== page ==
The phase of getting frustrated has come and gone. I have come to accept how the industry works, and there is no point dwelling on the issue. I count my blessings as an actor. There are more talented actors than me who do not get the opportunity to showcase their talent like I do. I would rather spend my energy on making things better in the entertainment industry than wasting my time feeling frustrated. I am slowly moving towards production and direction, and hopefully, I can make some difference there.
* You studied to be a film director. But you became an actor, instead. Why?
While waiting for my break as a film director, I have to earn my bread and butter, so I took any job both behind and in front of the camera. But I have stuck to acting. As an actor, you have a better view of how a film is being made, and the working process of your director, your crew and your castmates. Observation is important if you want to be a good director.
* You have just directed one film, Kolumpo. Do you have plans to direct other films?
I have two projects in hand. My first project is called Dawn Raid, which is based on a real event where a group of Malaysian businessmen managed to take over the hugely-successful British-owned company, Guthrie, through the London Stock Exchange.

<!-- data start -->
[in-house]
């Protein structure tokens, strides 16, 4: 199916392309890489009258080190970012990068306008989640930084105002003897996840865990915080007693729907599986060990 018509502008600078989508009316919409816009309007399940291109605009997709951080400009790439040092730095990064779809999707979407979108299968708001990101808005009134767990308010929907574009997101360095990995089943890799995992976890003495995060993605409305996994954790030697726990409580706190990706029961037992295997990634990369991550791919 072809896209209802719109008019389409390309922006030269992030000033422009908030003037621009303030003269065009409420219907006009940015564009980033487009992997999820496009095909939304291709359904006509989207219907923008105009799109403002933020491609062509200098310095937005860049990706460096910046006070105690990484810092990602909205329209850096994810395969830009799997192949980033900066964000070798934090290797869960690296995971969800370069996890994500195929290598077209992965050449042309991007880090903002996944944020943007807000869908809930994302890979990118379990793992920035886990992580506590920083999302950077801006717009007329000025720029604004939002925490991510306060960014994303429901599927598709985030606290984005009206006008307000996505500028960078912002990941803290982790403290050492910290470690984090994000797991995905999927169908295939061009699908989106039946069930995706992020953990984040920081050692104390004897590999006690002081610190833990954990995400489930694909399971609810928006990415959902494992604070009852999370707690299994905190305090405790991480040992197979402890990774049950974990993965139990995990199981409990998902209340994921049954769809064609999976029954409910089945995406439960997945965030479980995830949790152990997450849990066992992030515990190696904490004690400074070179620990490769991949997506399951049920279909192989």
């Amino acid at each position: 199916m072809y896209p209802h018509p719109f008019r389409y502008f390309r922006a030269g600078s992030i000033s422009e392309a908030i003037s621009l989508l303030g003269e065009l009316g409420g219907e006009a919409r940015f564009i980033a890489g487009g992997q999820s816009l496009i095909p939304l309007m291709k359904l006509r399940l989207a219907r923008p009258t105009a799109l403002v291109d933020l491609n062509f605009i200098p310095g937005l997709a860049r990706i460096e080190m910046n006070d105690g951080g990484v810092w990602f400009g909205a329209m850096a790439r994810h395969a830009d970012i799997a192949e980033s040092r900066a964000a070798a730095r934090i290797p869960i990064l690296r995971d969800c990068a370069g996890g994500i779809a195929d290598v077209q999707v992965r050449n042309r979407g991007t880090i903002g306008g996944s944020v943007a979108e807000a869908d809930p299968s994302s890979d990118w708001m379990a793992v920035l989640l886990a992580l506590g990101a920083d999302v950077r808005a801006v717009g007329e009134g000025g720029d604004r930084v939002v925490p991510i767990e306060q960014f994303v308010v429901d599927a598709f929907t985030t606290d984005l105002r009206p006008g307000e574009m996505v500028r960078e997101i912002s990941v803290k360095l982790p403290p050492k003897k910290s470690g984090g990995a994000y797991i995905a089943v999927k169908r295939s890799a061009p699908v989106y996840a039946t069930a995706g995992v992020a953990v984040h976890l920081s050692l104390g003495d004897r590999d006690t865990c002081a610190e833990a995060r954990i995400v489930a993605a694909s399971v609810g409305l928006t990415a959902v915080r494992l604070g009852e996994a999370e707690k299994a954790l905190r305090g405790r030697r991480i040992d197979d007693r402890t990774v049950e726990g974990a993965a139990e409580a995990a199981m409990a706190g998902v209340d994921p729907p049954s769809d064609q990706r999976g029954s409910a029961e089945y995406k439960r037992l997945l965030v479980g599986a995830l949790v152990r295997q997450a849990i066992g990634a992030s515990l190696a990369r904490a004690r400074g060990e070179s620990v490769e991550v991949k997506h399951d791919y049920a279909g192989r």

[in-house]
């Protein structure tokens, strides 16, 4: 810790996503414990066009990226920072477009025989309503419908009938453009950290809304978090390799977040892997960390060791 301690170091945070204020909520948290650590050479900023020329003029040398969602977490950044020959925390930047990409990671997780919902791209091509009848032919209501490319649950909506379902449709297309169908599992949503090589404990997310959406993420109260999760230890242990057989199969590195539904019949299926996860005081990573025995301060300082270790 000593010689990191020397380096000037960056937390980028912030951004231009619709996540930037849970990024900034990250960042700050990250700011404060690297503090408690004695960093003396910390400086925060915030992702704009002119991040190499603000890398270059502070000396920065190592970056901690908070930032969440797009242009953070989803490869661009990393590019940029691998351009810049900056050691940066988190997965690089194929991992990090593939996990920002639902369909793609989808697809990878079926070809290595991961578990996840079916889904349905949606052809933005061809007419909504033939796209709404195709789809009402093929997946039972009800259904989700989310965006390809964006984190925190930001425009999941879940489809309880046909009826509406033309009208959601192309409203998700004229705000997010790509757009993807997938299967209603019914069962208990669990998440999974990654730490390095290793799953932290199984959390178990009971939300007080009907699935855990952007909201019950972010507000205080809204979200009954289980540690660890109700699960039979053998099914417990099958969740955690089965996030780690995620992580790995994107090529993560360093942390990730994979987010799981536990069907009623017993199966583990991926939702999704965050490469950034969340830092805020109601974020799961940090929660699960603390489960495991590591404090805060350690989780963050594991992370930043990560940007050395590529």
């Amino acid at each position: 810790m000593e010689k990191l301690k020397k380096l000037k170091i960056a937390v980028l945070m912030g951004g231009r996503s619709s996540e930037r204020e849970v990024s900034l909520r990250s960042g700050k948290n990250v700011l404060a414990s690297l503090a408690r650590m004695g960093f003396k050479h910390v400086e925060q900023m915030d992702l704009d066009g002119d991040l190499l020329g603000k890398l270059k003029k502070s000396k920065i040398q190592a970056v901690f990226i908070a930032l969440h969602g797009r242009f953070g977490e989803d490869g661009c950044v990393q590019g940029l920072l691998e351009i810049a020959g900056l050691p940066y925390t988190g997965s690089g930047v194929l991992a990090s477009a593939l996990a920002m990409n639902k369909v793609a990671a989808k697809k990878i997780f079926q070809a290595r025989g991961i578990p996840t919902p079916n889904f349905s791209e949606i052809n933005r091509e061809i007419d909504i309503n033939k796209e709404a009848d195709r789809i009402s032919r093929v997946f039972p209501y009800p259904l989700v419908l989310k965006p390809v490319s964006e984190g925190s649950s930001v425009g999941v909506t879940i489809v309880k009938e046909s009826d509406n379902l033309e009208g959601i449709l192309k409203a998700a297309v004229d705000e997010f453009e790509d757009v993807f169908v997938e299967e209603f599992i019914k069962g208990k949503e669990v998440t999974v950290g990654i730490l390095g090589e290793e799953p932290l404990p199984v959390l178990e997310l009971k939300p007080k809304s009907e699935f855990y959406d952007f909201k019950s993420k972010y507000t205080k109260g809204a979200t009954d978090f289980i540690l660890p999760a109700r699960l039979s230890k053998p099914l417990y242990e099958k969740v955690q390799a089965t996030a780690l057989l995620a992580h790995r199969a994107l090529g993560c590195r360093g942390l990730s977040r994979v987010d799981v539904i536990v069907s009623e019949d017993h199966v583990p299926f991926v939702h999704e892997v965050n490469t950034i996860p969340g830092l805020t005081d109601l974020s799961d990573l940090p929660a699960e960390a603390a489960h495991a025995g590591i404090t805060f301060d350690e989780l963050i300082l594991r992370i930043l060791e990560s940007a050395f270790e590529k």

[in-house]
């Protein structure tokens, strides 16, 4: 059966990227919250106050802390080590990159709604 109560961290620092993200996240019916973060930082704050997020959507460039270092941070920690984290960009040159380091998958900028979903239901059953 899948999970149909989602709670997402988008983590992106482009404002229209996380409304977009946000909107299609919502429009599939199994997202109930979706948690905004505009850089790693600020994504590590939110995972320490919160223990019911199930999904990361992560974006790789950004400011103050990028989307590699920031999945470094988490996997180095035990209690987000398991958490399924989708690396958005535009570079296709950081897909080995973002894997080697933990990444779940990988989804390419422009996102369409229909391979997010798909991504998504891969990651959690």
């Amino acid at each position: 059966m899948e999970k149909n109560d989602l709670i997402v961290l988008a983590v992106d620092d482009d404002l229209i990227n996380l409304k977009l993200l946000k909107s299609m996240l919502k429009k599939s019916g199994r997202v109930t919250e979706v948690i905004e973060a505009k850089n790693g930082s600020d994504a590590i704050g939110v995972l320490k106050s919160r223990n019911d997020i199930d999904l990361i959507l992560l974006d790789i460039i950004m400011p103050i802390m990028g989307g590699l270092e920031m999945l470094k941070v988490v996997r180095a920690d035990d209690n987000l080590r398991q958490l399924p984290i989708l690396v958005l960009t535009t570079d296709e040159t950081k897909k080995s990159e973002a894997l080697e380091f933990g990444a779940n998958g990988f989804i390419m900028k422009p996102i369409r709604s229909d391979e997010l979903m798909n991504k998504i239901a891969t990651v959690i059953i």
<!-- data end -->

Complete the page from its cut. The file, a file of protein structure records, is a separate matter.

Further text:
My second project is called Sabotage and it centres on how the government recruited some ethnic Chinese to infiltrate and spy on the Malayan Communist Party during the Emergency.
*After being an actor and now director, which do you prefer?
I love both, and I need both. Acting helps me to be a better director and directing helps me to be a better actor. When you are sitting in the director’s chair, you have to help your actors shape their performances. Indirectly, you are learning something about acting. When you are an actor, you are taking orders from directors, and you are constantly observing your director. Indirectly, you are learning something about directing.